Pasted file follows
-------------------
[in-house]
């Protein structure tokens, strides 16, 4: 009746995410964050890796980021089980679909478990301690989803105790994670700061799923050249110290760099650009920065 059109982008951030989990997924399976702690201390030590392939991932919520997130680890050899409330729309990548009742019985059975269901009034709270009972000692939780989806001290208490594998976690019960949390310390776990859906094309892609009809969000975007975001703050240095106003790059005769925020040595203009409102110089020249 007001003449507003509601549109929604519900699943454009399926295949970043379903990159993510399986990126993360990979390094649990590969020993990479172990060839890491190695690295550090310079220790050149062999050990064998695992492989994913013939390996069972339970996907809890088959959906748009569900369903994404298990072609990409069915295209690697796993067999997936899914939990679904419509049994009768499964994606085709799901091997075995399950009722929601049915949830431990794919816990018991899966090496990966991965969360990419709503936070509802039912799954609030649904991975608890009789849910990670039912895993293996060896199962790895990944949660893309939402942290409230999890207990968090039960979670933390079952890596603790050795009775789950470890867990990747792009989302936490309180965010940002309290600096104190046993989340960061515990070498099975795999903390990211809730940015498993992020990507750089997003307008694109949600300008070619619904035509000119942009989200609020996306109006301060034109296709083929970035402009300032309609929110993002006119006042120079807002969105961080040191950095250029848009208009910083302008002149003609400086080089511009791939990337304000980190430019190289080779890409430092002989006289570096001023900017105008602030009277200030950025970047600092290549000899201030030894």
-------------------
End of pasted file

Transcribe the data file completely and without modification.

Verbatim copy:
[in-house]
């Protein structure tokens, strides 16, 4: 009746995410964050890796980021089980679909478990301690989803105790994670700061799923050249110290760099650009920065 059109982008951030989990997924399976702690201390030590392939991932919520997130680890050899409330729309990548009742019985059975269901009034709270009972000692939780989806001290208490594998976690019960949390310390776990859906094309892609009809969000975007975001703050240095106003790059005769925020040595203009409102110089020249 007001003449507003509601549109929604519900699943454009399926295949970043379903990159993510399986990126993360990979390094649990590969020993990479172990060839890491190695690295550090310079220790050149062999050990064998695992492989994913013939390996069972339970996907809890088959959906748009569900369903994404298990072609990409069915295209690697796993067999997936899914939990679904419509049994009768499964994606085709799901091997075995399950009722929601049915949830431990794919816990018991899966090496990966991965969360990419709503936070509802039912799954609030649904991975608890009789849910990670039912895993293996060896199962790895990944949660893309939402942290409230999890207990968090039960979670933390079952890596603790050795009775789950470890867990990747792009989302936490309180965010940002309290600096104190046993989340960061515990070498099975795999903390990211809730940015498993992020990507750089997003307008694109949600300008070619619904035509000119942009989200609020996306109006301060034109296709083929970035402009300032309609929110993002006119006042120079807002969105961080040191950095250029848009208009910083302008002149003609400086080089511009791939990337304000980190430019190289080779890409430092002989006289570096001023900017105008602030009277200030950025970047600092290549000899201030030894």